I call your attention specifically to the matter of health on the Isthmus. The climate was supposed to be deadly, and yellow fever, in especial, was supposed to be epidemic. Yet since we have assumed control there has been far less yellow fever than in our own country. The administration is steadily becoming better and more effective, from the hygienic as well as from every other standpoint. The work of building the canal is a great American work, in which the whole American people are interested. It has nothing to do with parties or partisanship, and is being carried on with absolute disregard to all merely political considerations; with regard only to efficiency, honesty and economy.

The digging of the canal will, of course, greatly increase our interest in the Caribbean Sea. It will be our duty to police the canal, both in the interest of other nations and in our own interest. To do this it is, of course, indispensable to have an efficient Navy (and I am happy to say that we are well on our way toward having one), and also to possess, as we already possess, certain strategic points to control the approach to the canal. In addition it is urgently necessary that the insular and continental countries within or bordering upon the Caribbean Sea should be able to secure fair dealing and orderly liberty within their own borders. I need not say that the United States not only has no purpose of aggression upon any Republic, continental or insular, to the south of us, but has the friendliest feeling toward them, and desires nothing save their progress and prosperity. We do not wish another foot of territory; and I think our conduct toward Cuba is a guaranty that this is our genuine attitude toward all our sister republics. If ever we should have to interfere in the affairs of any of our neighbors it would only be when we found it impossible longer to refrain from doing so without serious damage following; and even in such case it would only be with the sincere and effective purpose to make our interference beneficial to the peoples concerned. Of course, occupying the position we do, occasions may now and then arise when we can not refrain from such interference, save under penalty of seeing some other strong nation undertake the duty which we neglect; and such neglect would be unfortunate from more than one standpoint. Wherever possible we should gladly give any aid we can to a weaker sister republic which is endeavoring to achieve stability and prosperity. It is an ungenerous thing for us to refuse such aid; and it is foolish not to give it in a way that will make it really effective, and therefore of direct benefit to the people concerned—and of indirect benefit to us, simply because it is a benefit to them. In the last resort, and only in the last resort, it may occasionally be necessary to interfere by exercising what is virtually an international police power, if only to avoid seeing some European power forced to exercise it. In short, while we must interfere always cautiously, and never wantonly; yet, on rare occasions, where the need is great, it may be necessary to interfere, unless we are willing to confess ourselves too feeble for the task we have undertaken, and to avow that we are willing to surrender it into stronger hands; and such confession and avowal I know my countrymen too well to believe that they will ever make.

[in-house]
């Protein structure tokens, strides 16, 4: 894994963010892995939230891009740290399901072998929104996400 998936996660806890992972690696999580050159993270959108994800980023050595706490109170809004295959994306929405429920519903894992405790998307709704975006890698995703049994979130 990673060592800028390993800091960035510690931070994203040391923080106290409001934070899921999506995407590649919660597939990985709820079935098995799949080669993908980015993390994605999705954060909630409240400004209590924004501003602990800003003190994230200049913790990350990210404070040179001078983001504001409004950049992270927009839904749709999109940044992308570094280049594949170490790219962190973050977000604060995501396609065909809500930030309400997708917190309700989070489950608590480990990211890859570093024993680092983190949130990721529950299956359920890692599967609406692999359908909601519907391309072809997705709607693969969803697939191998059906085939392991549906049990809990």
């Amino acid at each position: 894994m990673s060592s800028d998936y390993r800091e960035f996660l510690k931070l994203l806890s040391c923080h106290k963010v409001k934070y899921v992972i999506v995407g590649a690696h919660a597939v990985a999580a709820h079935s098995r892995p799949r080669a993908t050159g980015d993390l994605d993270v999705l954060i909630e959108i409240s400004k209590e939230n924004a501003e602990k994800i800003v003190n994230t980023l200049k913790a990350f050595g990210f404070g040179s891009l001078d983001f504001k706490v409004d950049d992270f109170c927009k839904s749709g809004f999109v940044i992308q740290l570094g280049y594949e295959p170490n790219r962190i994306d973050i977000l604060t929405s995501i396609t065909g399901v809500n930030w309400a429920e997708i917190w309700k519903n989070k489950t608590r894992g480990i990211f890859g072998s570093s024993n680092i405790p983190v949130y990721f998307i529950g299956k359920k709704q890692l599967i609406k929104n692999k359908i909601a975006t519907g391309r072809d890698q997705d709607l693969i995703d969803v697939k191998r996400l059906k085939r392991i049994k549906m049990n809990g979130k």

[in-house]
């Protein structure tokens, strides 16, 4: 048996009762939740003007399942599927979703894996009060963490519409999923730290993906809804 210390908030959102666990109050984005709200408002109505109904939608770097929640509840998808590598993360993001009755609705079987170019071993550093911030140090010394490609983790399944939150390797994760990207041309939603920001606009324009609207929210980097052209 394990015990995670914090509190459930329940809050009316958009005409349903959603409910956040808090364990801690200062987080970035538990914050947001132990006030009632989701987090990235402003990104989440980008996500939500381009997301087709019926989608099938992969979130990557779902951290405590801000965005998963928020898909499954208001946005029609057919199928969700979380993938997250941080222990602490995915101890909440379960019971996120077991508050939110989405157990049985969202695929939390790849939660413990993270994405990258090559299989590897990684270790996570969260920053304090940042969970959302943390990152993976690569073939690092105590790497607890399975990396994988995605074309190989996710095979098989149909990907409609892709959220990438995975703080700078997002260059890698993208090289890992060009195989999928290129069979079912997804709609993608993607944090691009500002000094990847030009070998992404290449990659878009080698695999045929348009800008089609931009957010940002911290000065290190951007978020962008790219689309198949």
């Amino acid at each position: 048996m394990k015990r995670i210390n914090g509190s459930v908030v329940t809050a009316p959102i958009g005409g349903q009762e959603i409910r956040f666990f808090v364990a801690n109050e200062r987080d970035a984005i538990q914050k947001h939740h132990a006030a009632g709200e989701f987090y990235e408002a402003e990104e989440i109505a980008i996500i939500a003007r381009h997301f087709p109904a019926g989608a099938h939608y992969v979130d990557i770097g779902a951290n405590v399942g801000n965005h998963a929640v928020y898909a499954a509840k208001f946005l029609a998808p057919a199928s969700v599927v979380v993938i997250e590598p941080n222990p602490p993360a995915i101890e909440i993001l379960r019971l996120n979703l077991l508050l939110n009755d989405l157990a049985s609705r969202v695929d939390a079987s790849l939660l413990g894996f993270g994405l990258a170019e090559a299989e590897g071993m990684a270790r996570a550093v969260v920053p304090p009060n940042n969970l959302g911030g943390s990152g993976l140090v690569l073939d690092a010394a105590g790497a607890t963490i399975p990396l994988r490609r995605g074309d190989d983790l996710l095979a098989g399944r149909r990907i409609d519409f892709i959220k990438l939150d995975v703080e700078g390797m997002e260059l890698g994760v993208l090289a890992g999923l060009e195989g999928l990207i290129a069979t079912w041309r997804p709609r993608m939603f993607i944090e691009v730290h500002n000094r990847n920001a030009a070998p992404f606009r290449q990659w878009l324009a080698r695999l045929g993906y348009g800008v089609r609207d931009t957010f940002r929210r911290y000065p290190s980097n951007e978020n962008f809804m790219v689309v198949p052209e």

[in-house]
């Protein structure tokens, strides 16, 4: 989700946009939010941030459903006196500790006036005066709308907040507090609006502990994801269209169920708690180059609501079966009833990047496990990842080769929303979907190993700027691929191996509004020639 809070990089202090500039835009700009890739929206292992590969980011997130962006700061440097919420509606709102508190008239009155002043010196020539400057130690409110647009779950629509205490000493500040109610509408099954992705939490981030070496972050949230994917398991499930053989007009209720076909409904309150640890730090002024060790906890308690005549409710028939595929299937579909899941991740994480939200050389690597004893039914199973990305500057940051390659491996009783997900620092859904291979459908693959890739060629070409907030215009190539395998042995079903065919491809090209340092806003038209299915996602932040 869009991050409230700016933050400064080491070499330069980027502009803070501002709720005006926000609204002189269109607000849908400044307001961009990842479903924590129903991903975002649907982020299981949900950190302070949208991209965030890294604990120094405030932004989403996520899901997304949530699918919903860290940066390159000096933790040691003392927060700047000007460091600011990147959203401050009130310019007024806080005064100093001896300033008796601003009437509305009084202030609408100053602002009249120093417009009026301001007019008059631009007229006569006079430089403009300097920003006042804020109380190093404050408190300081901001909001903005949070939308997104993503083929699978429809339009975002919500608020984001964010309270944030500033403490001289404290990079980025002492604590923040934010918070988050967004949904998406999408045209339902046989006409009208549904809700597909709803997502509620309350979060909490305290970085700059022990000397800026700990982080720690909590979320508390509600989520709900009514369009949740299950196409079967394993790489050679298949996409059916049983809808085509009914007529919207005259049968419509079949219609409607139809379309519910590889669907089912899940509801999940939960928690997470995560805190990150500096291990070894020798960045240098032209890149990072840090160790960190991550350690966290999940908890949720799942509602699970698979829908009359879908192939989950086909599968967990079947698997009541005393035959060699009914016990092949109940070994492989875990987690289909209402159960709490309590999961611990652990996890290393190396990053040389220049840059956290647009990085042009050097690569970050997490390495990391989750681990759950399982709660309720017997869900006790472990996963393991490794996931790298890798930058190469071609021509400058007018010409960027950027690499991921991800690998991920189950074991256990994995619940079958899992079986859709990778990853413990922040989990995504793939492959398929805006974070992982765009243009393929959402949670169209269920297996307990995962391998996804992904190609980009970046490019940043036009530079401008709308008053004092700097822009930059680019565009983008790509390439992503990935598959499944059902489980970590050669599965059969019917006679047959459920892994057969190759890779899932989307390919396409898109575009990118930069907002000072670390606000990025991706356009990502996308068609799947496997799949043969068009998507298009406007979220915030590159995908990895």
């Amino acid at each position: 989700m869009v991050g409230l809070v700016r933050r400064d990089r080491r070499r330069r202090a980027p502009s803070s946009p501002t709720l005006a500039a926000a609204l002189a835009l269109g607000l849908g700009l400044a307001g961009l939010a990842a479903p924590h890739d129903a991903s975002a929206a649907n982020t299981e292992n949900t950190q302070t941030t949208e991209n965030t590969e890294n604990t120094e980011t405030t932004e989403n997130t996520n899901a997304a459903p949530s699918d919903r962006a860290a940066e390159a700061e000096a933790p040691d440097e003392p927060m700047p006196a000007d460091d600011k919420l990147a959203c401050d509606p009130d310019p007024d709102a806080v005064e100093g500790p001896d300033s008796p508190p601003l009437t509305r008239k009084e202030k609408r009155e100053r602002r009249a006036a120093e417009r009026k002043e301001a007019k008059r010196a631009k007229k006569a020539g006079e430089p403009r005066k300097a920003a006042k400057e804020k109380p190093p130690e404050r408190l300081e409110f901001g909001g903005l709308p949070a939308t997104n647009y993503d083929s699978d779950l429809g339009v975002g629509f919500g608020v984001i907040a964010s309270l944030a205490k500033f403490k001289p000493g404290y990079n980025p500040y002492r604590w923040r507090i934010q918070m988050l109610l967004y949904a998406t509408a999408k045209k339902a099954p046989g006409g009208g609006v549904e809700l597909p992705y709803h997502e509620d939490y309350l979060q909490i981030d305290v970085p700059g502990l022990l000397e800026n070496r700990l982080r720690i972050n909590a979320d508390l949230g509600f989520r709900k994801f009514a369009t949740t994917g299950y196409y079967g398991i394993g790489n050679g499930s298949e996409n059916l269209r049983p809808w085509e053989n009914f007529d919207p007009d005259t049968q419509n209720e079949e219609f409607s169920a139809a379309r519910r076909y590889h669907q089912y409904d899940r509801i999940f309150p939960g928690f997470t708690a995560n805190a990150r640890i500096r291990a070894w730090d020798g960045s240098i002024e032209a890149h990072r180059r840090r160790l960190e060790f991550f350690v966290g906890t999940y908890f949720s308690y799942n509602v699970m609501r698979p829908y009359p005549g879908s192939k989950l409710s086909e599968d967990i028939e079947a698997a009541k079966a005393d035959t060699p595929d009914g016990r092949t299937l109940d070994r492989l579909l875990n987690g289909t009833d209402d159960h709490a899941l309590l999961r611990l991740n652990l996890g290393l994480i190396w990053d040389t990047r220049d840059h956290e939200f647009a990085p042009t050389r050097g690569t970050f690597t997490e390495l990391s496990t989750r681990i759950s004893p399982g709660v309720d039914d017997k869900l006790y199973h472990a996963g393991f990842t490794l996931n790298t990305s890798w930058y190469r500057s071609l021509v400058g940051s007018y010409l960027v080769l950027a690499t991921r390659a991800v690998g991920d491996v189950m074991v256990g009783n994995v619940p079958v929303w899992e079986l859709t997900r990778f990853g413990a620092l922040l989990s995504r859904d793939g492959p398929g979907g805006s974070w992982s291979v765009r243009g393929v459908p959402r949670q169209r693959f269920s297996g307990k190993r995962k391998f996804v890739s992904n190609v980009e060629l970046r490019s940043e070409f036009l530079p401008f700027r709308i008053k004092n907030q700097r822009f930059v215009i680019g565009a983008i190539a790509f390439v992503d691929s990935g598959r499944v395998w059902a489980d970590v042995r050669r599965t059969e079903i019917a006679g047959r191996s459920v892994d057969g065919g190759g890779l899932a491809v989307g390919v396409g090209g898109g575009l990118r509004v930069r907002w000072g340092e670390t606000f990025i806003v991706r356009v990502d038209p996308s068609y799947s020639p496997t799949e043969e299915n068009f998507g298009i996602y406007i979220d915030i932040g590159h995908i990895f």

Theodore Roosevelt, Remarks in Jacksonville, Florida Online by Gerhard Peters and John T. Woolley, The American Presidency Project